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Warren v. DaimlerChrysler Corp.

December 6, 2006

DAVID B. WARREN, PLAINTIFF,
v.
DAIMLERCHRYSLER CORPORATION, DEFENDANT.



The opinion of the court was delivered by: Susan Webber Wright United States District Judge

ORDER OF REMAND

David B. Warren, who is proceeding pro se, brings this action against DaimlerChrysler Corporation ("DCC") for damages arising out of his purchase of an alleged defective 2000 Jeep Grand Cherokee manufactured by DCC. Plaintiff asserts claims of Breach of Contract, Breach of Warranty, violation of the Magnuson-Moss Warranty Act, Rescission, violation of the Fair Credit Reporting Act, Deceptive Trade Practices, Defamation of Character, Libel, and Slander. This action was originally filed in the Circuit Court of Pulaski County, Arkansas, on April 11, 2006, but was removed to this Court by DCC on the basis of federal question jurisdiction on May 30, 2006. On June 21, 2006, and again on June 28, 2006, plaintiff filed motions to remand for improper removal and lack of federal jurisdiction. By Order dated August 7, 2006, this Court denied plaintiff's motion to remand, stating, in part, as follows:

Although plaintiff relies primarily on state law concerning his allegations of, in effect, purchasing a "lemon," he specifically asserts a claim under the Fair Credit Reporting Act ("FCRA"), 15 U.S.C. §§ 1681 et seq. See Pl.'s Compl. at ¶ 27 ("That the Defendant has violated the Fair Credit Reporting Act, 15 U.S.C. § 1681 et seq., by knowingly submitting false information to the various reporting agencies regarding this vehicle and this contract, which was fulfilled by the Plaintiff et al."). This Court has original federal question jurisdiction over actions brought under the FCRA without regard to the amount in controversy. Washington v. Direct Gen. Ins. Agency, 130 F.Supp.2d 820, 824 (S.D.Miss. 2000). Thus, actions brought in state court under the FCRA are removable to federal district court, concurrent jurisdiction notwithstanding. Id. (citing Lockard v. Equifax, Inc., 163 F.3d 1259 (11th Cir. 1998)).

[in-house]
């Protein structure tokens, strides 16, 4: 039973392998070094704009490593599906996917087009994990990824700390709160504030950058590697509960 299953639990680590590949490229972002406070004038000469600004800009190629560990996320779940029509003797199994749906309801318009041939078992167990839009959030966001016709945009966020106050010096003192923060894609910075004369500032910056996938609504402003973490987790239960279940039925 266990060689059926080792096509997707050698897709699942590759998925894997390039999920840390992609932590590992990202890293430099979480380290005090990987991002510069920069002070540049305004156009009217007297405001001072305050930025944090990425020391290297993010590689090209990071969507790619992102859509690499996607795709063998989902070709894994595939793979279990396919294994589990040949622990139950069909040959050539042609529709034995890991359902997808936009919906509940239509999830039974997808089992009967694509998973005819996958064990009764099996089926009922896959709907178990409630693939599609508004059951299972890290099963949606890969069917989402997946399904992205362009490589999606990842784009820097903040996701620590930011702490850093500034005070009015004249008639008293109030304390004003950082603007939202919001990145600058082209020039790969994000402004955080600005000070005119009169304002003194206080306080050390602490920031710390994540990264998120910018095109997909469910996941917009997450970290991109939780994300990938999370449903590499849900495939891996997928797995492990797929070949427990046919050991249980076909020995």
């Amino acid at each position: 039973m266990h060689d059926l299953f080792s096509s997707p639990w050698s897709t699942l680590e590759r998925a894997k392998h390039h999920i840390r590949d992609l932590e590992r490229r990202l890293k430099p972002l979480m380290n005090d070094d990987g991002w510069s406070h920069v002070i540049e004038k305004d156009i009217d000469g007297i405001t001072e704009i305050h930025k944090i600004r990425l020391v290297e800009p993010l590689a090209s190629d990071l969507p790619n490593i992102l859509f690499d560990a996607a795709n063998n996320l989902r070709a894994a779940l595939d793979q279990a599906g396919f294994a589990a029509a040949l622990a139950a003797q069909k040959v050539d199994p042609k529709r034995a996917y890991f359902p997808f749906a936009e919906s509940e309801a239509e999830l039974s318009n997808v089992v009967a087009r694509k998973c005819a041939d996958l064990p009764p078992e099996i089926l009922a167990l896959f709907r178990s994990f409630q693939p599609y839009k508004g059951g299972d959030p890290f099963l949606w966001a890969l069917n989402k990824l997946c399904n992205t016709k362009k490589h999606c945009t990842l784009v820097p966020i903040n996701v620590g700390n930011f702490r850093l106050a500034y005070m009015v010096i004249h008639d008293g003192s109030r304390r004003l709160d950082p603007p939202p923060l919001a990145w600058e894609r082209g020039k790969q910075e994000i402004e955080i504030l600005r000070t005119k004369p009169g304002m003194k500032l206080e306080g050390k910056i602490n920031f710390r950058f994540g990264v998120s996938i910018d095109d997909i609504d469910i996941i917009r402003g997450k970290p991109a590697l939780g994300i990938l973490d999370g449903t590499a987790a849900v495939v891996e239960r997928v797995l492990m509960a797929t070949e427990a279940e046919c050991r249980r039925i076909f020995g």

Warren v. DaimlerChrysler Co., No. 4:06cv619 (E.D.Ark. Aug. 7, 2006) (order denying remand).*fn1 Plaintiff appealed, and on September 20, 2006, the United States Court of Appeals for the Eighth Circuit dismissed plaintiff's appeal for lack of jurisdiction.

The matter is now before the Court on motion of DCC for summary judgment [doc.#18]. Plaintiff has belatedly responded in opposition to DCC's motion, and has also filed a motion for leave to amend his complaint [doc.#31], which DCC opposes as not in compliance with this Court's Scheduling Order.*fn2

Addressing first plaintiff's motion for leave to amend his complaint, plaintiff does not seek the addition of any factual or legal matters, but seeks merely to "exercise his rights" to "voluntarily dismiss and exclude ... any and all allegations" relative to his alleged violations of the Magnuson-Moss Warranty Act and the Fair Credit Reporting Act. Plaintiff's motion to amend, then, is more properly characterized as a motion for voluntary dismissal of his federal claims. As so construed, this Court hereby grants plaintiff's motion and dismisses his claims for alleged violations of the Magnuson-Moss Warranty Act and the Fair Credit Reporting Act.